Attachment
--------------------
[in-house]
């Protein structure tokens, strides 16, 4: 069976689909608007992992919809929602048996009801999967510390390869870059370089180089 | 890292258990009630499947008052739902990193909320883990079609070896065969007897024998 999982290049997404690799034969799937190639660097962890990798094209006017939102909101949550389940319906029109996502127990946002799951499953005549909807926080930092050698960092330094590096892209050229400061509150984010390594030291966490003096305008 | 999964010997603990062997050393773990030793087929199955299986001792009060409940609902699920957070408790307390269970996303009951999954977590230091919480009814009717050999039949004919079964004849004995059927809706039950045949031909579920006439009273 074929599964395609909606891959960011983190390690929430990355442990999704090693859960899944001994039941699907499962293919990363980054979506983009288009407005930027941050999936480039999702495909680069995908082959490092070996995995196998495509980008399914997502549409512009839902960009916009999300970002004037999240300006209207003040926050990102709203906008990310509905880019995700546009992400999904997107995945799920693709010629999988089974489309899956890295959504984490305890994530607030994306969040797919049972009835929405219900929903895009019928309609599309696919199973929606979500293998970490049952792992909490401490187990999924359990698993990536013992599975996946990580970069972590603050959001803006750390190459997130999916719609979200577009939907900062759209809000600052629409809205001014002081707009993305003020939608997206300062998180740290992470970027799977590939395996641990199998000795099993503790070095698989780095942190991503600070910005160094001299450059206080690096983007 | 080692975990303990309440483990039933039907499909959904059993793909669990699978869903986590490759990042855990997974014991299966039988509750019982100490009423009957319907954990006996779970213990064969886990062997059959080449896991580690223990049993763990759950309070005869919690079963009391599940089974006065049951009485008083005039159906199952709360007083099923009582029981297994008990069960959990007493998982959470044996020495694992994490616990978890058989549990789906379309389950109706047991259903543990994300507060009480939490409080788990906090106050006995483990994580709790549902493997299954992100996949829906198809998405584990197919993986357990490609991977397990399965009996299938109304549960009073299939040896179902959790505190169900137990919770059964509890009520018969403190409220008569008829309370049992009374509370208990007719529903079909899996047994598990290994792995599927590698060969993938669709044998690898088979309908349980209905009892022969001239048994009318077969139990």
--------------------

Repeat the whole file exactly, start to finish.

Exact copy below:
[in-house]
């Protein structure tokens, strides 16, 4: 069976689909608007992992919809929602048996009801999967510390390869870059370089180089 | 890292258990009630499947008052739902990193909320883990079609070896065969007897024998 999982290049997404690799034969799937190639660097962890990798094209006017939102909101949550389940319906029109996502127990946002799951499953005549909807926080930092050698960092330094590096892209050229400061509150984010390594030291966490003096305008 | 999964010997603990062997050393773990030793087929199955299986001792009060409940609902699920957070408790307390269970996303009951999954977590230091919480009814009717050999039949004919079964004849004995059927809706039950045949031909579920006439009273 074929599964395609909606891959960011983190390690929430990355442990999704090693859960899944001994039941699907499962293919990363980054979506983009288009407005930027941050999936480039999702495909680069995908082959490092070996995995196998495509980008399914997502549409512009839902960009916009999300970002004037999240300006209207003040926050990102709203906008990310509905880019995700546009992400999904997107995945799920693709010629999988089974489309899956890295959504984490305890994530607030994306969040797919049972009835929405219900929903895009019928309609599309696919199973929606979500293998970490049952792992909490401490187990999924359990698993990536013992599975996946990580970069972590603050959001803006750390190459997130999916719609979200577009939907900062759209809000600052629409809205001014002081707009993305003020939608997206300062998180740290992470970027799977590939395996641990199998000795099993503790070095698989780095942190991503600070910005160094001299450059206080690096983007 | 080692975990303990309440483990039933039907499909959904059993793909669990699978869903986590490759990042855990997974014991299966039988509750019982100490009423009957319907954990006996779970213990064969886990062997059959080449896991580690223990049993763990759950309070005869919690079963009391599940089974006065049951009485008083005039159906199952709360007083099923009582029981297994008990069960959990007493998982959470044996020495694992994490616990978890058989549990789906379309389950109706047991259903543990994300507060009480939490409080788990906090106050006995483990994580709790549902493997299954992100996949829906198809998405584990197919993986357990490609991977397990399965009996299938109304549960009073299939040896179902959790505190169900137990919770059964509890009520018969403190409220008569008829309370049992009374509370208990007719529903079909899996047994598990290994792995599927590698060969993938669709044998690898088979309908349980209905009892022969001239048994009318077969139990």